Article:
Advertisement

New police union president named

January 29, 1999|By KIMBERLY YAKOWSKI

With the new year came a new union president for the Hagerstown City Police Department.

Officer Wayne Hose of Williamsport took over the 70-member union, succeeding Detective Carroll Braun on Jan. 1. Braun had been president for four years.

"He'll do a great job. I think he's level-headed and will add new blood to the union," said Braun, who stepped down for personal reasons.

A Hagerstown native, Hose is president of the 3373 Local American Federation of State, County and Municipal Employees, which includes all nonsupervisory staff. He formerly served as vice president of the union before being voted into the three-year position.

Advertisement

His first job as president will be to hold elections for vice president and then fill the committees, he said.

Hose said he will continue on the path of his predecessor, keeping lines of communication open and a good working relationship between the force, Police Chief Dale J. Jones, Hagerstown Mayor Robert E. Bruchey and the City Council.

"We have made strides and really come together," he said.

Hose said the police officers' major concerns, including a new retirement plan, increased staffing and technology improvements, were addressed in their recent three-year contract. It expires in July 2000.

He considers the council's approval of a new pension plan for public safety personnel a "victory," since numerous law enforcement agencies in Maryland, West Virginia and Pennsylvania already adopted shorter retirement age requirements.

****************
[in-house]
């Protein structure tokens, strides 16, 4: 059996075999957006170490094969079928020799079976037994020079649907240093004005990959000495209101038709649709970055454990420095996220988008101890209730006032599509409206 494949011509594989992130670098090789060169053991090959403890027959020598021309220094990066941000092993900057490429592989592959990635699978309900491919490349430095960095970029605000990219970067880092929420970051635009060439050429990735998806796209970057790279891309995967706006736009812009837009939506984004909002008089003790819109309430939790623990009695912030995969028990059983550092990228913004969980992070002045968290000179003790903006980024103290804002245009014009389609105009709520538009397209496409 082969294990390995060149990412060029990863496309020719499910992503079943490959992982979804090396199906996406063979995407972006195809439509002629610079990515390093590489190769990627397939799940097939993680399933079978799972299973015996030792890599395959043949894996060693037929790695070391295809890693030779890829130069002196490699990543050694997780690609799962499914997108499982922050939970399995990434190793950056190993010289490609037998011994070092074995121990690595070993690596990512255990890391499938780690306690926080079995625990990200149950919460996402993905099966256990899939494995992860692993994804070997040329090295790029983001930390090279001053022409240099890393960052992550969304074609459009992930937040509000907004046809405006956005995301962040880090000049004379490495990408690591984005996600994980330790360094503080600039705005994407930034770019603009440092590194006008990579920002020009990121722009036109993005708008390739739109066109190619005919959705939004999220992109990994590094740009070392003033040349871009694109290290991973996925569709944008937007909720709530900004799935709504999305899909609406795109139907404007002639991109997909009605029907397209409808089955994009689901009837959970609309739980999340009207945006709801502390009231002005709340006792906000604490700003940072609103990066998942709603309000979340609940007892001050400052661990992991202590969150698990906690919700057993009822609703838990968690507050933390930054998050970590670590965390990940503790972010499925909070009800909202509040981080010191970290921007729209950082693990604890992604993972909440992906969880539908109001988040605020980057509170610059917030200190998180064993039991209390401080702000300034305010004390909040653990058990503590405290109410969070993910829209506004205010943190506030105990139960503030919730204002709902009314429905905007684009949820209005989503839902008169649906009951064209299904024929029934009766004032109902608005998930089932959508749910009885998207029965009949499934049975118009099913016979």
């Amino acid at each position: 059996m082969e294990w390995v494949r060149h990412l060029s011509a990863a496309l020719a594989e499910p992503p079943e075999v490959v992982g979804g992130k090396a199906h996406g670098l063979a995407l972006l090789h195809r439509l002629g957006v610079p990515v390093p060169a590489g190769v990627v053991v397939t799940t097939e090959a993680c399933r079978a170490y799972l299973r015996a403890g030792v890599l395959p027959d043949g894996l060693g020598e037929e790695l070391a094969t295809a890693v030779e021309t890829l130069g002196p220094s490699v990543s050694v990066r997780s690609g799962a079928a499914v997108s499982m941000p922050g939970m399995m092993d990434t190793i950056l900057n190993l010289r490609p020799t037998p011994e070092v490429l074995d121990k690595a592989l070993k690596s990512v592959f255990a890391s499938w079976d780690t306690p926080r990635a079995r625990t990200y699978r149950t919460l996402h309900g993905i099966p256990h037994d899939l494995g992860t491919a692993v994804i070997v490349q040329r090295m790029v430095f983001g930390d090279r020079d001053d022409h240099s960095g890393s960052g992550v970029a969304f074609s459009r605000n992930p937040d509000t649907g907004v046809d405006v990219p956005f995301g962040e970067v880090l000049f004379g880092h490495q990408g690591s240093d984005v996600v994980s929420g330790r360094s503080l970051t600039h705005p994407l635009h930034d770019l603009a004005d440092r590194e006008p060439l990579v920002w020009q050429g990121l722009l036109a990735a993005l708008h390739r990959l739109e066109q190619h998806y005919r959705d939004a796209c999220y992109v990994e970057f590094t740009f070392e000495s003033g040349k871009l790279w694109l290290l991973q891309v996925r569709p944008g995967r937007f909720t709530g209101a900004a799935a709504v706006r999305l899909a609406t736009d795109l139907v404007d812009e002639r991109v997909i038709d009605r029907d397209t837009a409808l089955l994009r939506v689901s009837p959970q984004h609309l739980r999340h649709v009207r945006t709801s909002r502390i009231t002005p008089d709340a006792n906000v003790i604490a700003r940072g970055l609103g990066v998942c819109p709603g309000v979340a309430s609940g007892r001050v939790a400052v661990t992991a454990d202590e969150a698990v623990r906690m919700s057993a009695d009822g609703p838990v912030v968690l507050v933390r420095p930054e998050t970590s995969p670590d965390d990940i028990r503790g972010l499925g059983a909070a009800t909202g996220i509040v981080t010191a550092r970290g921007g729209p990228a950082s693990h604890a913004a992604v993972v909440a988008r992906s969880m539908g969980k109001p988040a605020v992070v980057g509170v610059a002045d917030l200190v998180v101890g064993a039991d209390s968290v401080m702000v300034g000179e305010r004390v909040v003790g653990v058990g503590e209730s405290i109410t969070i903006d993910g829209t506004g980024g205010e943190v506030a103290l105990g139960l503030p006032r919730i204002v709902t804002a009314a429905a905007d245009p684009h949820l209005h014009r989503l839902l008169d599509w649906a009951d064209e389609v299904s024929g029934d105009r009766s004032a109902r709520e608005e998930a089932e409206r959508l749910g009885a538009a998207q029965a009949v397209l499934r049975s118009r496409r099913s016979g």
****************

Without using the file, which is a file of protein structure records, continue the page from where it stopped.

Police officers can now retire after 25 years of service instead of 30.

"Ninety-five percent of the people eligible, went for it. It's something we've wanted for years," Hose said.

The officers gave up a holiday and are paying into the new system, he said.

"We wouldn't ask for something we're not willing to contribute to," he said.

The recent hiring of 10 new police officers also has been an improvement, Hose said.

Officers were spread thin covering a large area, he said.

"We pushed for years to increase manpower," Hose said.

The enlarged staff will help cut down on overtime costs but never completely eliminate them, he said.

"It's the nature of our beasts. Arrests are going to require overtime because of the paperwork," he said.

What will help out, he said is the acquisition of new computers for the police cruisers that will allow officers to file police reports on site. It also will allow police to access license information directly instead of requesting it from dispatchers.

An officer with the city police department for the past 11 years, Hose was recently assigned the downtown Hagerstown beat.

"It suits me. I enjoy walking and seeing the public," he said.

Hose said his outgoing personality and sense of fair play make him qualified for the presidency.

"I have a good working knowledge of the department and I'm fair and open-minded," he said.

Hose said the majority of his job is the "daily grind of union issues, grievance issues and problem-solving issues."

Such situations require diplomacy, he said.

"You have to find a solution where both parties feel they've gained something out of it," he said.

The Herald-Mail Articles
|
|
|